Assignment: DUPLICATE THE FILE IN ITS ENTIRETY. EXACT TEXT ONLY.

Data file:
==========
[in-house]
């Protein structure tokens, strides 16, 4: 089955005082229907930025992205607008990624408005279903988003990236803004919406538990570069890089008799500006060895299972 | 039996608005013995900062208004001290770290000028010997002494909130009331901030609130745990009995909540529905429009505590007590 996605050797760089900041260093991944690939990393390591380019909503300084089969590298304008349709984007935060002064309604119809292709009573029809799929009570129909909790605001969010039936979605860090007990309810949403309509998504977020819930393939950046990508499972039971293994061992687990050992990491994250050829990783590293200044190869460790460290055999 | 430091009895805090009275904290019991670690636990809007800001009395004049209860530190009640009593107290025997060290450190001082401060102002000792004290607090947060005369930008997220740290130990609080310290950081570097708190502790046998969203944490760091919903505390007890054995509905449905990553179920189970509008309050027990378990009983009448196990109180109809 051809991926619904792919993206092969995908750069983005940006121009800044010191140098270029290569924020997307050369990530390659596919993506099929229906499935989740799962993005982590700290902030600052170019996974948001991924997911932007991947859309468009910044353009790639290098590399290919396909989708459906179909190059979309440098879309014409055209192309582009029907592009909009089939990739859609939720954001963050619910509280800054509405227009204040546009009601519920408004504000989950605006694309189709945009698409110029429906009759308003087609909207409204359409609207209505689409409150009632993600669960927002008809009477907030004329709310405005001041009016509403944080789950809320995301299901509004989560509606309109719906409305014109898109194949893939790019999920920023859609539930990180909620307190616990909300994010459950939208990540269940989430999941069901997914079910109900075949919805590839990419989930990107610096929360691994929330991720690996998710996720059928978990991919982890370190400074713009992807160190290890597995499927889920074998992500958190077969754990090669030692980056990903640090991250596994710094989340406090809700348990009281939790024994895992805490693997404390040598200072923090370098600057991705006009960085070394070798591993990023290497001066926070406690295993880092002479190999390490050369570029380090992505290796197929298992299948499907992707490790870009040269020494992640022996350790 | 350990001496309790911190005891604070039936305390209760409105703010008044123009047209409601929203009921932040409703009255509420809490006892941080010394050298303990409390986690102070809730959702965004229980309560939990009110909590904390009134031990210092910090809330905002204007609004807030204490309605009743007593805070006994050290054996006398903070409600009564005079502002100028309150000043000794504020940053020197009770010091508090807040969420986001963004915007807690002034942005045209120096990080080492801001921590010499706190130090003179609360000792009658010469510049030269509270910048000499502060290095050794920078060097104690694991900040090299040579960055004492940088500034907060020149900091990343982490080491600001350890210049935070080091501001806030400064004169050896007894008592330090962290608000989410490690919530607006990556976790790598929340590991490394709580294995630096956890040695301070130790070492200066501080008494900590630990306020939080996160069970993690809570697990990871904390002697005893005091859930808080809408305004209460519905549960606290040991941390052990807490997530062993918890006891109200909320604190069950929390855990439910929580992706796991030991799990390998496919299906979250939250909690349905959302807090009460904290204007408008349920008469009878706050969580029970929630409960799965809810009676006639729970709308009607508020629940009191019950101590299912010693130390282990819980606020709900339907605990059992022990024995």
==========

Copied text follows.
[in-house]
């Protein structure tokens, strides 16, 4: 089955005082229907930025992205607008990624408005279903988003990236803004919406538990570069890089008799500006060895299972 | 039996608005013995900062208004001290770290000028010997002494909130009331901030609130745990009995909540529905429009505590007590 996605050797760089900041260093991944690939990393390591380019909503300084089969590298304008349709984007935060002064309604119809292709009573029809799929009570129909909790605001969010039936979605860090007990309810949403309509998504977020819930393939950046990508499972039971293994061992687990050992990491994250050829990783590293200044190869460790460290055999 | 430091009895805090009275904290019991670690636990809007800001009395004049209860530190009640009593107290025997060290450190001082401060102002000792004290607090947060005369930008997220740290130990609080310290950081570097708190502790046998969203944490760091919903505390007890054995509905449905990553179920189970509008309050027990378990009983009448196990109180109809 051809991926619904792919993206092969995908750069983005940006121009800044010191140098270029290569924020997307050369990530390659596919993506099929229906499935989740799962993005982590700290902030600052170019996974948001991924997911932007991947859309468009910044353009790639290098590399290919396909989708459906179909190059979309440098879309014409055209192309582009029907592009909009089939990739859609939720954001963050619910509280800054509405227009204040546009009601519920408004504000989950605006694309189709945009698409110029429906009759308003087609909207409204359409609207209505689409409150009632993600669960927002008809009477907030004329709310405005001041009016509403944080789950809320995301299901509004989560509606309109719906409305014109898109194949893939790019999920920023859609539930990180909620307190616990909300994010459950939208990540269940989430999941069901997914079910109900075949919805590839990419989930990107610096929360691994929330991720690996998710996720059928978990991919982890370190400074713009992807160190290890597995499927889920074998992500958190077969754990090669030692980056990903640090991250596994710094989340406090809700348990009281939790024994895992805490693997404390040598200072923090370098600057991705006009960085070394070798591993990023290497001066926070406690295993880092002479190999390490050369570029380090992505290796197929298992299948499907992707490790870009040269020494992640022996350790 | 350990001496309790911190005891604070039936305390209760409105703010008044123009047209409601929203009921932040409703009255509420809490006892941080010394050298303990409390986690102070809730959702965004229980309560939990009110909590904390009134031990210092910090809330905002204007609004807030204490309605009743007593805070006994050290054996006398903070409600009564005079502002100028309150000043000794504020940053020197009770010091508090807040969420986001963004915007807690002034942005045209120096990080080492801001921590010499706190130090003179609360000792009658010469510049030269509270910048000499502060290095050794920078060097104690694991900040090299040579960055004492940088500034907060020149900091990343982490080491600001350890210049935070080091501001806030400064004169050896007894008592330090962290608000989410490690919530607006990556976790790598929340590991490394709580294995630096956890040695301070130790070492200066501080008494900590630990306020939080996160069970993690809570697990990871904390002697005893005091859930808080809408305004209460519905549960606290040991941390052990807490997530062993918890006891109200909320604190069950929390855990439910929580992706796991030991799990390998496919299906979250939250909690349905959302807090009460904290204007408008349920008469009878706050969580029970929630409960799965809810009676006639729970709308009607508020629940009191019950101590299912010693130390282990819980606020709900339907605990059992022990024995």